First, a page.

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UMaine College Democrats and Republicans hold first debate of the semester

On Tuesday, Oct. 8 at 7 p.m., the University of Maine College Republicans (UMCR) and UMaine College Democrats (UMCD) groups held their first debate of the semester in Minsky Hall.

The debate, which gathered more than one hundred spectators, covered three major topics: gun control, health care and immigration.

The debate was moderated by Cameron Bowie, a graduate student, and Abigail Despres, a fourth-year political science student.

Representing the UMaine College Democrats were Kevin Fitzpatrick, a third-year political science student, Ashley Brown, a first-year political science student, Liam Kent, a third-year electrical engineering student, Townshend Larmore, a second-year history and political science student and Orion Schwab, a first-year civil engineering student. Representing the UMaine College Republicans were Jeremiah Childs, a fourth-year financial economics student, Jacob Palmieri, a fourth-year political science and journalism student and Patrick Coyne, a fourth-year computer engineering student.

The debate took place over the course of an hour, with each side stating a stance as each topic was introduced, followed by a question and one minute of response from each side. After each minute of response, five minutes of open debate and discussion was allowed. Finally, after the open debate and discussion section, audience questions were vetted by the moderators. 

After a round of rock-paper-scissors, it was determined that the UMaine College Democrats would be responding to the prompts first. 

The first topic during Tuesday night’s debate was immigration.

“Immigration is the foundation of our country, this is an undeniable truth,” Brown stated in the UMCD opening statement. The statement touched on issues such as poverty and food insecurity as driving forces for immigration, and expressed disgust at the treatment of immigrants who are currently being detained at the United States southern border in internment camps. To wrap up their opening statement, the UMCD expressed that they feel as though the immigration system in the United States must be reformed to be efficient by implementing proper funding and eliminating quotas.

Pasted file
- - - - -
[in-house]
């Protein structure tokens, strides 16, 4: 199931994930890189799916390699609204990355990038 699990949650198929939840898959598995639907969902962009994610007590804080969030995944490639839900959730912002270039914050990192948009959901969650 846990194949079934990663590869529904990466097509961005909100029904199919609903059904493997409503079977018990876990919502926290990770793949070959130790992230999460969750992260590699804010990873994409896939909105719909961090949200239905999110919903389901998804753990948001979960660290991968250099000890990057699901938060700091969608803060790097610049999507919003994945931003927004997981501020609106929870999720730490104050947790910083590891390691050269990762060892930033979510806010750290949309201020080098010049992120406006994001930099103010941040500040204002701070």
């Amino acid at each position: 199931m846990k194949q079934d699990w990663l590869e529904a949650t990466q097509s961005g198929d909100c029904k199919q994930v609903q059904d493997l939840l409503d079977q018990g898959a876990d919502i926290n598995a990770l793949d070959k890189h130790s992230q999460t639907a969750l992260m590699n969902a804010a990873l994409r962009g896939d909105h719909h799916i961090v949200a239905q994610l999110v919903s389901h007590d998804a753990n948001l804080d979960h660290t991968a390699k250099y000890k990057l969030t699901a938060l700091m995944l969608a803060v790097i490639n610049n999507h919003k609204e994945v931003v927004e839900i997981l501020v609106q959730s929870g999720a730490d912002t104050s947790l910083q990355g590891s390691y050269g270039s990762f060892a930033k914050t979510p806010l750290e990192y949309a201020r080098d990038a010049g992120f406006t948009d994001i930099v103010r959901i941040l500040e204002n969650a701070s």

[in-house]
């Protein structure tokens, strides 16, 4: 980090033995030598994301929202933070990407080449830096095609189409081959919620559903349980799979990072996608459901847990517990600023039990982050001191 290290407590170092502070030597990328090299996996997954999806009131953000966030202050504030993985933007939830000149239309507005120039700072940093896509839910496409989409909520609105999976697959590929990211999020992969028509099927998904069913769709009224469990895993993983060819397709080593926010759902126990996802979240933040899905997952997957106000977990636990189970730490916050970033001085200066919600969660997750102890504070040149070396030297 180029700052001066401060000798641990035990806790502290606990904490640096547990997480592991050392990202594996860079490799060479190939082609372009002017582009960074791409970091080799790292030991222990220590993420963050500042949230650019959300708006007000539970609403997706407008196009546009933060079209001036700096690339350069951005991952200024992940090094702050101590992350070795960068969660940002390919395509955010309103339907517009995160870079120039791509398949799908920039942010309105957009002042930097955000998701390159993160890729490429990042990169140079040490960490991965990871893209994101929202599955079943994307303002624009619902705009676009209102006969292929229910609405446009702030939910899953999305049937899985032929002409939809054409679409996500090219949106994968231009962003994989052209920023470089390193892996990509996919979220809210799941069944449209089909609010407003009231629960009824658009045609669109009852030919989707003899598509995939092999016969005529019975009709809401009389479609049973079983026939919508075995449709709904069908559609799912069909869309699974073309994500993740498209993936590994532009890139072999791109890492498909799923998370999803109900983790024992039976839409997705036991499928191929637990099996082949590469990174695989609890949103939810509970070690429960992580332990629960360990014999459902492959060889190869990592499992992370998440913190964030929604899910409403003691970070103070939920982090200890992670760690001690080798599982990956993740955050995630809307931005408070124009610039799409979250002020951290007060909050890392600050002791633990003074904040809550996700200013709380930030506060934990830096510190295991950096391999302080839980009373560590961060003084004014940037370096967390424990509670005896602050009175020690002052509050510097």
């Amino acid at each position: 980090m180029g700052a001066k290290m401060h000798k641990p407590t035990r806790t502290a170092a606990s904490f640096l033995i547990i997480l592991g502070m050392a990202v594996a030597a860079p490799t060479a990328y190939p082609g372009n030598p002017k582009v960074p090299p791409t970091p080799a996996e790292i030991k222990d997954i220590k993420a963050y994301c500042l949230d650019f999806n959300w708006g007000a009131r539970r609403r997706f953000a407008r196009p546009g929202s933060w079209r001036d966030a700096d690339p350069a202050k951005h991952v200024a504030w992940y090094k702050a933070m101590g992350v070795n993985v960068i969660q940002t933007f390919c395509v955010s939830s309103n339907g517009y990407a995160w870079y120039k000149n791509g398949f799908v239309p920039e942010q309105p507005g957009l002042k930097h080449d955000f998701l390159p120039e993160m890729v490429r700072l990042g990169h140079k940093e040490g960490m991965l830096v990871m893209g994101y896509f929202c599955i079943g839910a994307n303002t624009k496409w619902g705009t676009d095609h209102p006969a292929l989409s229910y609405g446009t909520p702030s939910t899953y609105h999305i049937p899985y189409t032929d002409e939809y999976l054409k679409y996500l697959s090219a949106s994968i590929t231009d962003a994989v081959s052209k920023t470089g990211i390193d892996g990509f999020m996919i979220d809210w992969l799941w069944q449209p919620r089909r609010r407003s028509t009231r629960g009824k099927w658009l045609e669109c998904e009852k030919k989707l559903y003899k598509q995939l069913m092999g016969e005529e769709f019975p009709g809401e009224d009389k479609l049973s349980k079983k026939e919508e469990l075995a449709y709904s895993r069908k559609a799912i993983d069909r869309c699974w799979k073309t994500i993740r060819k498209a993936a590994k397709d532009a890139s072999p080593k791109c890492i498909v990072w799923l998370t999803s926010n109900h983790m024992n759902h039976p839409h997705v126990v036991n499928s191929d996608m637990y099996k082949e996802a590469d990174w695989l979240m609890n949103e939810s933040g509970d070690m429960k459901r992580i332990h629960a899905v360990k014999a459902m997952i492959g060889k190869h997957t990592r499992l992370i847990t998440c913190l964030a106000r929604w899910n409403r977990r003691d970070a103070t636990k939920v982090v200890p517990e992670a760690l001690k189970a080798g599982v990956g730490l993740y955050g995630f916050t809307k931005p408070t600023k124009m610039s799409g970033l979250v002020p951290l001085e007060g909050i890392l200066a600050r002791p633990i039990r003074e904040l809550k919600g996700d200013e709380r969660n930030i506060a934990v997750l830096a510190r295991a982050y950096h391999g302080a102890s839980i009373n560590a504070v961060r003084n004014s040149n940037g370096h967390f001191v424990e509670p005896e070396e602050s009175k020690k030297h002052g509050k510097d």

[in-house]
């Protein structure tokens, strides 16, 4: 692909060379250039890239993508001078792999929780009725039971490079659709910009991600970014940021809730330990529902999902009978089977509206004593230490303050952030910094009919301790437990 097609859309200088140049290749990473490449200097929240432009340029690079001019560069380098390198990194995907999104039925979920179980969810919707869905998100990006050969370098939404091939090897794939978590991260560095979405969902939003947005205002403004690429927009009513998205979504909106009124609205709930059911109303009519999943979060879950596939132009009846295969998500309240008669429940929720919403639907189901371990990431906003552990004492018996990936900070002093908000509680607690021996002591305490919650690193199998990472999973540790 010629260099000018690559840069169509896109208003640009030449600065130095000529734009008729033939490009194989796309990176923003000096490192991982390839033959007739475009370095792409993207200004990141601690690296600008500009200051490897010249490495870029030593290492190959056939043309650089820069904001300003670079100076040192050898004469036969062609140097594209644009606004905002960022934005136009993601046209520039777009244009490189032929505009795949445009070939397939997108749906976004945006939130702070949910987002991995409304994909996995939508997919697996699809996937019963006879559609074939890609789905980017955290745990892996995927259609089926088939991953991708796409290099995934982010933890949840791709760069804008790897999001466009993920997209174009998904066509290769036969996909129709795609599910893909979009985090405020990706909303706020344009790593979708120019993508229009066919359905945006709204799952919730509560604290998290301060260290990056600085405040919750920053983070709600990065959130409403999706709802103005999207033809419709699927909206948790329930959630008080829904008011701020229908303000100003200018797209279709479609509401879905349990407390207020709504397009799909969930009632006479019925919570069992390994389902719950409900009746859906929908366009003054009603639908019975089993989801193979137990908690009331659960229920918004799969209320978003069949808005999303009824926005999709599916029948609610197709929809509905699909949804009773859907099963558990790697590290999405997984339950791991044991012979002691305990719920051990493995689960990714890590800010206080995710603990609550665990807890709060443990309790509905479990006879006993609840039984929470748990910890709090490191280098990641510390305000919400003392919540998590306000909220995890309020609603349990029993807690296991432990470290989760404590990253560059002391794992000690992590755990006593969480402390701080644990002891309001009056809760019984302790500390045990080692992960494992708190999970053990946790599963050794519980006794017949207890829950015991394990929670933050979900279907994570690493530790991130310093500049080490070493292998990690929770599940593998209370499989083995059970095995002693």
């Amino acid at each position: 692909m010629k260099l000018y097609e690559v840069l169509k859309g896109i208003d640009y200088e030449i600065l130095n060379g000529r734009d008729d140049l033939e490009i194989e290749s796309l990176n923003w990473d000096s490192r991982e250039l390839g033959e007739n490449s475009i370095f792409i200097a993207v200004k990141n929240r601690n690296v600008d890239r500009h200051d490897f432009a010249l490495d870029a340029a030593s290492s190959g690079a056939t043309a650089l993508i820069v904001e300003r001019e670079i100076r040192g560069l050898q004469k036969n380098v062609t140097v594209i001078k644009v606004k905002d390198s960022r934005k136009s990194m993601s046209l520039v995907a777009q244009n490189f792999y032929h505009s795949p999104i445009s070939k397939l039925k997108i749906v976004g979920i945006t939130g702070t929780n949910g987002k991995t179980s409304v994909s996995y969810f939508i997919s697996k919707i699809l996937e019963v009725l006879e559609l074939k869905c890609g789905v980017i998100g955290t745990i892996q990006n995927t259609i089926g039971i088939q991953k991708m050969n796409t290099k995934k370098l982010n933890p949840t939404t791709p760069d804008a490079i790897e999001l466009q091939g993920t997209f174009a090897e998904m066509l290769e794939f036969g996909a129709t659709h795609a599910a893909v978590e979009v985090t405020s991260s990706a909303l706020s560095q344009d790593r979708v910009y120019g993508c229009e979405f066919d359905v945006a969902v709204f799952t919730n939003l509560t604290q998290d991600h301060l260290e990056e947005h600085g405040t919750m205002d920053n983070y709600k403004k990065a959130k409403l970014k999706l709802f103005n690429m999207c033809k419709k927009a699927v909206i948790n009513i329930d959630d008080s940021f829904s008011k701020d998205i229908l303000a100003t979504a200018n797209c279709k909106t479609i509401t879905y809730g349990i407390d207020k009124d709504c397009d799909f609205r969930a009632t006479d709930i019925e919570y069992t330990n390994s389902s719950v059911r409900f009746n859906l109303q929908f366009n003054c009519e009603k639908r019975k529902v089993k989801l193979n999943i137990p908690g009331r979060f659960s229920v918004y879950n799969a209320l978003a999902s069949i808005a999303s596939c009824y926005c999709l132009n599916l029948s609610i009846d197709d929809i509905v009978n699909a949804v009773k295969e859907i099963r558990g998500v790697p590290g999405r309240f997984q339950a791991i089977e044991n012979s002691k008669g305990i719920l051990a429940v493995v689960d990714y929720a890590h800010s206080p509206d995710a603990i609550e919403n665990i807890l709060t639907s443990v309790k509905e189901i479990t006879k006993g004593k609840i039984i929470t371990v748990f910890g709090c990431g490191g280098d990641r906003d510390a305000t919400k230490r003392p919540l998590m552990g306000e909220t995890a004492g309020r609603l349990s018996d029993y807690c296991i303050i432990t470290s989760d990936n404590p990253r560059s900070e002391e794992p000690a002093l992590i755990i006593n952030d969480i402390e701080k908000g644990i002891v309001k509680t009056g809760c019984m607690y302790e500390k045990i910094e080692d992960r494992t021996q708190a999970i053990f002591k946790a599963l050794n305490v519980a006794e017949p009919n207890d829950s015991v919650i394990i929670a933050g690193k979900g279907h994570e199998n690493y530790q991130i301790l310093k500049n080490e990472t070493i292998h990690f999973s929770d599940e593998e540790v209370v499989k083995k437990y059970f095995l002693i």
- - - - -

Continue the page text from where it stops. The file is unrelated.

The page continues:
The UMCR representatives rebuked the UMCD stance in their opening statement, asking the audience who immigration benefits. They detailed statistics which call into question how immigration could benefit the U.S., when the U.S. Immigration and Customs Enforcement (ICE) raids that detained hundreds of illegal immigrants created job openings for legal US citizens. 

“These are people that live in struggling communities, and they need help,” Palmieri argued. “Forcing them to compete in an even tougher labor market surely doesn’t do that.” 

The question opening the immigration portion of the debate asked each side what executive action they would hope to see the next presidential administration take when addressing immigration. 

The UMCD replied that they expected the next administration to make immigration legal, that they would grant asylum to those seeking it without separating families, and would provide adequate funding to allow for a streamlined immigration process. The UMCR stated that they hoped to see the next administration continue the construction of the southern border wall. 

Moving into the second topic, gun control, the UMCD representatives stated various statistics on gun violence in their opening statement. 

“It is 7:20 [pm] right now,” Fitzpatrick noted. “By average estimate, 80 people have died today from gun violence.”